Mobile Phones and Economic Development: Evidence From the Fishing Industry in India
There is considerable speculation about the correlation between investments in telecommunications and economic development. Yet, there has been very little research on whether there is a connection between information and communication technologies (ICTs) and economic growth, and if indeed a connection can be established, how it works. Vast populations in developing countries live in rural areas and are subject to the vagaries of their highly inefficient markets. Mobile phones, by virtue of their role as carriers and conduits of information, ought to lessen the information asymmetries in markets, thereby making rural and undeveloped markets more efficient. This article tests this assumption using a case-study from India, where the fishing community in the southwestern state of Kerala has adopted mobile phones in large numbers.Using mobile phones at sea, fishermen are able to respond quickly to market demand and prevent unnecessary wastage of catch-fish being a highly perishable commodity-a common occurrence before the adoption of phones. At the marketing end, mobile phones help coordinate supply and demand, and merchants and transporters are able to take advantage of the free flow of price information by catering to demand in undersupplied markets. There is also far less wastage of time and resources in all segments of the fishing community. Fishermen spend less time idling on shore and at sea, whereas owners and agents go to the landing centers only when they receive information (via mobile phones) that their boats are about to dock. We find that with the widespread use of mobile phones, markets become more efficient as risk and uncertainty are reduced. There is greater market integration; there are gains in productivity and in the Marshallian surplus (sum of consumer and producer surplus); and price dispersion and price fluctuations are reduced. The potential efficiencies are, however, subject to easy access to capital, especially at the production end of the supply chain, without which the market remains less efficient than it could be. Finally, the quality of life of the fishermen improves as they feel less isolated and less at risk in emergencies. (c) 2007 by The Massachusetts Institute of Technology.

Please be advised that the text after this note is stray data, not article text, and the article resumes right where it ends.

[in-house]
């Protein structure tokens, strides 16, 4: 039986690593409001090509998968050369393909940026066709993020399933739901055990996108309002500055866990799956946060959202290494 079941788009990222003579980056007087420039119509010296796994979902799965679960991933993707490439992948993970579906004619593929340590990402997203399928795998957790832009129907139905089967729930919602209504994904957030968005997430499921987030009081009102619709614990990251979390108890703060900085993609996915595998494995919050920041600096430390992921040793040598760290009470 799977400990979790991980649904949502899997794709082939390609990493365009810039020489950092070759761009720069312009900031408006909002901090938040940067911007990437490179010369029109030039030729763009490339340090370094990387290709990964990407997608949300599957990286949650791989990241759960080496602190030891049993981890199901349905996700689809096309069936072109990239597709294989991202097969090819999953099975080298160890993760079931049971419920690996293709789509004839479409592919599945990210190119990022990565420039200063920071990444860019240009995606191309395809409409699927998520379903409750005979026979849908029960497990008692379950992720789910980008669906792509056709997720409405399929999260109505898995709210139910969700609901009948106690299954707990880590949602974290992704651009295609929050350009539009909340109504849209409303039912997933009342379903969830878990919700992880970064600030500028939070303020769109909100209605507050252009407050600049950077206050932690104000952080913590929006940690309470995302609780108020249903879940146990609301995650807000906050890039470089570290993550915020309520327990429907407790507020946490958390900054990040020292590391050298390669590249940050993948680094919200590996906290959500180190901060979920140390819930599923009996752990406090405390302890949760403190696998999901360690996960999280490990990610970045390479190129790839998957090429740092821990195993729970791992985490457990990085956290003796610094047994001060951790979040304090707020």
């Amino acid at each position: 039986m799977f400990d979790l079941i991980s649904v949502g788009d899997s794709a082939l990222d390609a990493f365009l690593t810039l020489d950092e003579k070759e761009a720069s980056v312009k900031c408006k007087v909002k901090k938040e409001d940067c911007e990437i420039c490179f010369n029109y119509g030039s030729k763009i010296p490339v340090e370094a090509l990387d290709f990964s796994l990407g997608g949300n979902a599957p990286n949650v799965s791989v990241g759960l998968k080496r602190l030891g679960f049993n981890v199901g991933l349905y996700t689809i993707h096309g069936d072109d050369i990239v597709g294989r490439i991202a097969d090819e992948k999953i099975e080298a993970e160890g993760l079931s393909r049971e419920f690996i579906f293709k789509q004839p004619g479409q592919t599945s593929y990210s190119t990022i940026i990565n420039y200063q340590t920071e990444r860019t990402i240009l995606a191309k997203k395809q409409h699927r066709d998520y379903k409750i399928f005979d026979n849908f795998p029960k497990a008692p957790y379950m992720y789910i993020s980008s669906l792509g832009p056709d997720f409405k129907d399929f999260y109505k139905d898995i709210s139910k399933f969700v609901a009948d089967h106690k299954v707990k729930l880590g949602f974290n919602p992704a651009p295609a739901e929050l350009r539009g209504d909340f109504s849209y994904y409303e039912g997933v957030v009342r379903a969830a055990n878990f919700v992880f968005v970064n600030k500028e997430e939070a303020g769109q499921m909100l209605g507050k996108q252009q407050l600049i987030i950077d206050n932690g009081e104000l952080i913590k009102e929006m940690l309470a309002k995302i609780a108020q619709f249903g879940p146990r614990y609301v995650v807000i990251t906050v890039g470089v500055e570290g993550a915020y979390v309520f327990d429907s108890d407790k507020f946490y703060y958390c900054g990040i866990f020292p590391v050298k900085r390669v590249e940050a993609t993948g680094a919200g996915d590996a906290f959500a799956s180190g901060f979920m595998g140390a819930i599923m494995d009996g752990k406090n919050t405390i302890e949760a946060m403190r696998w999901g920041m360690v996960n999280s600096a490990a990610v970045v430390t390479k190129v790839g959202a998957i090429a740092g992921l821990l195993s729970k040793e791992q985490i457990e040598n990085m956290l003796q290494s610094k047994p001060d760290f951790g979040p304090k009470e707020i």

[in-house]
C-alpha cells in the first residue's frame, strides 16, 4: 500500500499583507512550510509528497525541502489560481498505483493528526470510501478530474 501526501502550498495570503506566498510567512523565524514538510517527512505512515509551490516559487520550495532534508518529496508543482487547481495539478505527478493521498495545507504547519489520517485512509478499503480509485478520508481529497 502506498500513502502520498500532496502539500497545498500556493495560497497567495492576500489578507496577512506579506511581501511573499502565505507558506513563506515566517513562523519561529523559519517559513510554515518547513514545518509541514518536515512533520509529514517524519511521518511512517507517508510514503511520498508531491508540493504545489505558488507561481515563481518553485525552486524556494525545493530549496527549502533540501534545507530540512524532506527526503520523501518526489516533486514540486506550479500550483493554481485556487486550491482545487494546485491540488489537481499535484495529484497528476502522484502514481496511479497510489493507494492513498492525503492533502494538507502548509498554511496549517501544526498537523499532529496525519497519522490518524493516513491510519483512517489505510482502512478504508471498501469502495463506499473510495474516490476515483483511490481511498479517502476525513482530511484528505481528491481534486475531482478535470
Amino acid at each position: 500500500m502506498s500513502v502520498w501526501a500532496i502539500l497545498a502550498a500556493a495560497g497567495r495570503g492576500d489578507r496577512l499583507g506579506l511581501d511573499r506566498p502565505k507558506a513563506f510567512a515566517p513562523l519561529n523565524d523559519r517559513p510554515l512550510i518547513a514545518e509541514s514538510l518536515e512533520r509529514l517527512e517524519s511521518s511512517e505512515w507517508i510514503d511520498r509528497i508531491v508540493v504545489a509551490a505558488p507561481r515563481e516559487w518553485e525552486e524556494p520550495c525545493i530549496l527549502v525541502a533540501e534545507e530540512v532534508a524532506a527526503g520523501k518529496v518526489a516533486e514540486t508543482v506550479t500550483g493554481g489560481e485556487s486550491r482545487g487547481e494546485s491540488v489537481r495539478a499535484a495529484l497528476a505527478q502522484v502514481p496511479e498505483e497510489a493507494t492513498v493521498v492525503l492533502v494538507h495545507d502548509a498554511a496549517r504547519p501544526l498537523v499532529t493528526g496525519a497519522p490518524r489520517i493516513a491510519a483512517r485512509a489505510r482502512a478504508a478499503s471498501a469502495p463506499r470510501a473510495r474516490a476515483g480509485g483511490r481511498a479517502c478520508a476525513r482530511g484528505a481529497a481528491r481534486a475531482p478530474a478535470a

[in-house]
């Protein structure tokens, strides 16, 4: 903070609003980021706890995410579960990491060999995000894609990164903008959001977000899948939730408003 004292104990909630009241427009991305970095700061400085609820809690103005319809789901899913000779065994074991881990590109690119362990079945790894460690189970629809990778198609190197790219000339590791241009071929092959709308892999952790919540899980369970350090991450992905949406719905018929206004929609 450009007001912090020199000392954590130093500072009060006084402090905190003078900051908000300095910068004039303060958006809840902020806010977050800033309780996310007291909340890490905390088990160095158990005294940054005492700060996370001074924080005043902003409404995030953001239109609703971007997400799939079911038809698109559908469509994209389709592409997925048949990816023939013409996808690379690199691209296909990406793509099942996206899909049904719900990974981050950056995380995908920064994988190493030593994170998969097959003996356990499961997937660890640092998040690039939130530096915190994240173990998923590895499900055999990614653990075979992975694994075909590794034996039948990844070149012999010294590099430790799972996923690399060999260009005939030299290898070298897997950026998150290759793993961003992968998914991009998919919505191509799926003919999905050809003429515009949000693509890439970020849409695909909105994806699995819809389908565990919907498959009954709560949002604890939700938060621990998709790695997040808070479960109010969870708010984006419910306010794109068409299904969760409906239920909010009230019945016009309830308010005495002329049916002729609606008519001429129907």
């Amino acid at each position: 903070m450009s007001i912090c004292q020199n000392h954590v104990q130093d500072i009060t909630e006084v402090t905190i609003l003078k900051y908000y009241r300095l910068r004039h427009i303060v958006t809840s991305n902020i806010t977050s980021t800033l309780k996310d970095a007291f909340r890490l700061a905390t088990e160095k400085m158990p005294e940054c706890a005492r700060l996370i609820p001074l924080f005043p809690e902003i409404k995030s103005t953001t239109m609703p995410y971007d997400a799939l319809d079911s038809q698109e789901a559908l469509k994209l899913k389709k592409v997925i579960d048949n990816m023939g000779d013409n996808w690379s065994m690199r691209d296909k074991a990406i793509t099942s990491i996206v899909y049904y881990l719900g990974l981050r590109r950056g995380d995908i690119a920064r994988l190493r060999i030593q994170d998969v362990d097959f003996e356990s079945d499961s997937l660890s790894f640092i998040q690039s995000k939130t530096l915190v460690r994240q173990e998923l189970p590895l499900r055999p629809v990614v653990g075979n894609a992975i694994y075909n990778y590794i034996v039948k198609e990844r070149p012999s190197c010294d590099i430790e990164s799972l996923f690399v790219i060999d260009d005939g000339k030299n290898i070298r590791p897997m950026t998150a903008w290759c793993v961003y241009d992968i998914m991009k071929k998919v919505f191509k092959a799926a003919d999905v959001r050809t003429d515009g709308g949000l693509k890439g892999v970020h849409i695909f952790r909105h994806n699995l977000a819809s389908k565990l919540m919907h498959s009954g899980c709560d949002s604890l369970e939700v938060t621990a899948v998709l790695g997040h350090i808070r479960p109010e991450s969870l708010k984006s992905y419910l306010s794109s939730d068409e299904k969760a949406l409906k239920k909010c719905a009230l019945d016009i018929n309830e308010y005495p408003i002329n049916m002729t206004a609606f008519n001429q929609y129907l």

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Volume (Year): 4 (2007)
Issue (Month): 1 (October)
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